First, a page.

Category Archives: General Foolishness

Thomas Edison, Music Critic

Thomas Edison not only invented the phonograph, he was one of the first to mass-market recorded music, along with his competitor Victor’s Victrola player. Edison also curated the music his company, Thomas Alva Edison, Inc. (TAE), released. His notebooks contain some surprisingly funny negative reviews, such as this gem from during World War I, shared on p. 39 of Greg Milner’s Perfecting Sounds Forever: An Aural History of Recorded Music:

“If anything would make the Germans quit their trenches it is this…”

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At Least He Means Well

The 19th-century French economist Frederic Bastiat observed, “The worst thing that can happen to a good cause is, not to be skillfully attacked, but to be ineptly defended.” I thought of this quotation when looking for a statement from President Trump on his early-term regulatory reform efforts. This is a top quote from a WhiteHouse.gov press release, presumably from its Department of Redundancy Department:

We will get rid of the redundancy and duplication that wastes your time and your money.

 

Neil Gaiman and Terry Pratchett – Good Omens: The Nice and Accurate Prophecies of Agnes Nutter, Witch

Neil Gaiman and Terry Pratchett – Good Omens: The Nice and Accurate Prophecies of Agnes Nutter, Witch

A clever and wickedly funny novel by two famous collaborators, combining a comedy-of-errors plot with literally irreverent satire. An angel and a demon become good friends, and come to enjoy life on Earth, despite its many foibles. They are dismayed when the time for Armageddon draws near, and scheme behind their bosses’ backs to put a stop it.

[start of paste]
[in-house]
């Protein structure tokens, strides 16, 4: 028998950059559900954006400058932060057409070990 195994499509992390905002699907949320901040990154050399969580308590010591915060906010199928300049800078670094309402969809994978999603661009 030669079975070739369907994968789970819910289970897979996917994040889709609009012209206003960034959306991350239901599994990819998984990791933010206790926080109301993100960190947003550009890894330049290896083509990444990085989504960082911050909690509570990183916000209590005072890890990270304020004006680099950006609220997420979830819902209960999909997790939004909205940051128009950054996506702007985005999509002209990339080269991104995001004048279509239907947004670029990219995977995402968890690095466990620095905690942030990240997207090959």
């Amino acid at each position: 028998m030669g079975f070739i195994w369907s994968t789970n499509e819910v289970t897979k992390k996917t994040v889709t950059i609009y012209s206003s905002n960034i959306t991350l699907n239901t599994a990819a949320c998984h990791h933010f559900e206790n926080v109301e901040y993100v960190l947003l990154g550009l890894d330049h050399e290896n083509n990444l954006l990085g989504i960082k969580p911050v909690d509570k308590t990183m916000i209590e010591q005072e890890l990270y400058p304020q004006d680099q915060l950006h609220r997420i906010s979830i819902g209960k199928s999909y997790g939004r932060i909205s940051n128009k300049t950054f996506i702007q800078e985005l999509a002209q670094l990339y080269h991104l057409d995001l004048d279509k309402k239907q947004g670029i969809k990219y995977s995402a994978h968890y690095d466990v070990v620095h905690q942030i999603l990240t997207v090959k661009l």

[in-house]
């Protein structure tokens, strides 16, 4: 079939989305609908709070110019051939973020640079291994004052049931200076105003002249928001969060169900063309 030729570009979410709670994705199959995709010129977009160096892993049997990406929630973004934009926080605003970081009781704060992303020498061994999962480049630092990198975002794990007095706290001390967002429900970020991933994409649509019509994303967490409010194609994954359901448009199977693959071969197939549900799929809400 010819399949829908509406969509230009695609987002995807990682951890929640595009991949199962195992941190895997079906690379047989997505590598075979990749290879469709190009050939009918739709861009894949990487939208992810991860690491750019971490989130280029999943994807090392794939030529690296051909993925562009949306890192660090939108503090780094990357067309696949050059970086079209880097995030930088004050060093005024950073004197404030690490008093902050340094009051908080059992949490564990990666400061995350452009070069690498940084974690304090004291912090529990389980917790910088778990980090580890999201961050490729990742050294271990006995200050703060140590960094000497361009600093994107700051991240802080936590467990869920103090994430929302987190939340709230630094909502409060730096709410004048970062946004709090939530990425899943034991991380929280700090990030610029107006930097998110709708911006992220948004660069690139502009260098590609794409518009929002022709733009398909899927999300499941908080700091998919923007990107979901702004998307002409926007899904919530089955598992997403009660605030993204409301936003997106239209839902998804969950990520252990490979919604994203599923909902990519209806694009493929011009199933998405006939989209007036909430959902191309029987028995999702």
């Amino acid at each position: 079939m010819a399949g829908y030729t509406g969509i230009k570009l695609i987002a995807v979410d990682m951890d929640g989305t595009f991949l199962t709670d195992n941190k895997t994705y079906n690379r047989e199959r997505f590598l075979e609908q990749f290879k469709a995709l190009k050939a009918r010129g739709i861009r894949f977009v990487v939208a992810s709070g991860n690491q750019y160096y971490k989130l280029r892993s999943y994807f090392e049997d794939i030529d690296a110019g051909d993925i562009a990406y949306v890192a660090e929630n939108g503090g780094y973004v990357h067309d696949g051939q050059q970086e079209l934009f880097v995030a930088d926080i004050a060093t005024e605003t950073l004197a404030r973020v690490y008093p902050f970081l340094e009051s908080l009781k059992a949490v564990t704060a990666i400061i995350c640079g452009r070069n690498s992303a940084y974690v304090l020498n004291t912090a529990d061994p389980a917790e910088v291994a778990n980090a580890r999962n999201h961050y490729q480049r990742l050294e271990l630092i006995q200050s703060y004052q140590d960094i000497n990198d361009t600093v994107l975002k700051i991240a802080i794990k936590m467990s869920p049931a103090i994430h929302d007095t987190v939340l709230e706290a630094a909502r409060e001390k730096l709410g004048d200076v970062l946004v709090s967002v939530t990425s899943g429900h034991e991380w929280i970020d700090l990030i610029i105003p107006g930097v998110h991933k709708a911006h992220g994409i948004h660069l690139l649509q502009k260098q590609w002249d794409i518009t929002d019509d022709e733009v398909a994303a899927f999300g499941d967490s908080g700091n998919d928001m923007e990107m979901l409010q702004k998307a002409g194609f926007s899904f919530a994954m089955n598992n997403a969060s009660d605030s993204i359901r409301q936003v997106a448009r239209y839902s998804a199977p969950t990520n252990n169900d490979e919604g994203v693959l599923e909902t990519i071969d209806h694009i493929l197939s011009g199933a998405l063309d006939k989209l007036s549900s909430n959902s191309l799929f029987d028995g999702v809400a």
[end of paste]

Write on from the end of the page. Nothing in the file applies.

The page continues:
Meanwhile, a baby-switching accident at a British hospital leads to the Antichrist being brought up in the wrong town by the wrong family; he turns out to be a normal 11-year old boy, though with some fairly major quirks.

The Four Horsemen of the Apocalypse also put in amusing appearances, though Pestilence retired after modern vaccinations were invented. He was replaced by Pollution, whose youth and incompetence grate on the others. I get the sense Kevin Smith drew more heavily on this book than he should have for his movie Dogma.

The book also contains the famous line, “[C]ourting couples had come to listen to the splish and gurgle of the river, and to hold hands, and to get all lovey-dovey in the Sussex sunset. He’d done that with Maud, his missus, before they were married. They’d come here to spoon and, on one memorable occasion, fork.”

Mike Reiss and Mathew Klickstein – Springfield Confidential: Jokes, Secrets, and Outright Lies from a Lifetime Writing for The Simpsons

Mike Reiss and Mathew Klickstein – Springfield Confidential: Jokes, Secrets, and Outright Lies from a Lifetime Writing for The Simpsons

Reiss has been a writer for The Simpsons for 28 of its 30 seasons, and offers up plenty of Simpsons trivia and inside stories from the writers’ room. Reiss also co-created The Critic and contributed to several well-known animated movies such as Ice Age and has even written children’s books and written jokes for the Pope, of all people. He also discusses what the comedy business is like, what make something funny, and shares funny plenty of stories from throughout his career.

H. Jon Benjamin – Failure Is an Option: An Attempted Memoir

H. Jon Benjamin – Failure Is an Option: An Attempted Memoir

The voice actor and comedian (Archer, Bob’s Burgers) tells funny stories about some of his failures in life. He also gives other humorous examples of failure, including a sexual position based on the Laffer Curve that I shall not describe, except to note that the illustration has properly labeled axes for tax revenues and tax rates.

It’s Not What it Looks Like

According to Google, I was recently cited in an article on sandhillsexpress.com. It isn’t nearly as saucy as the URL implies.

There’s a Metaphor in There Somewhere

DCist: The National Zoo’s Naked Mole-Rats Still Have Not Chosen Their Queen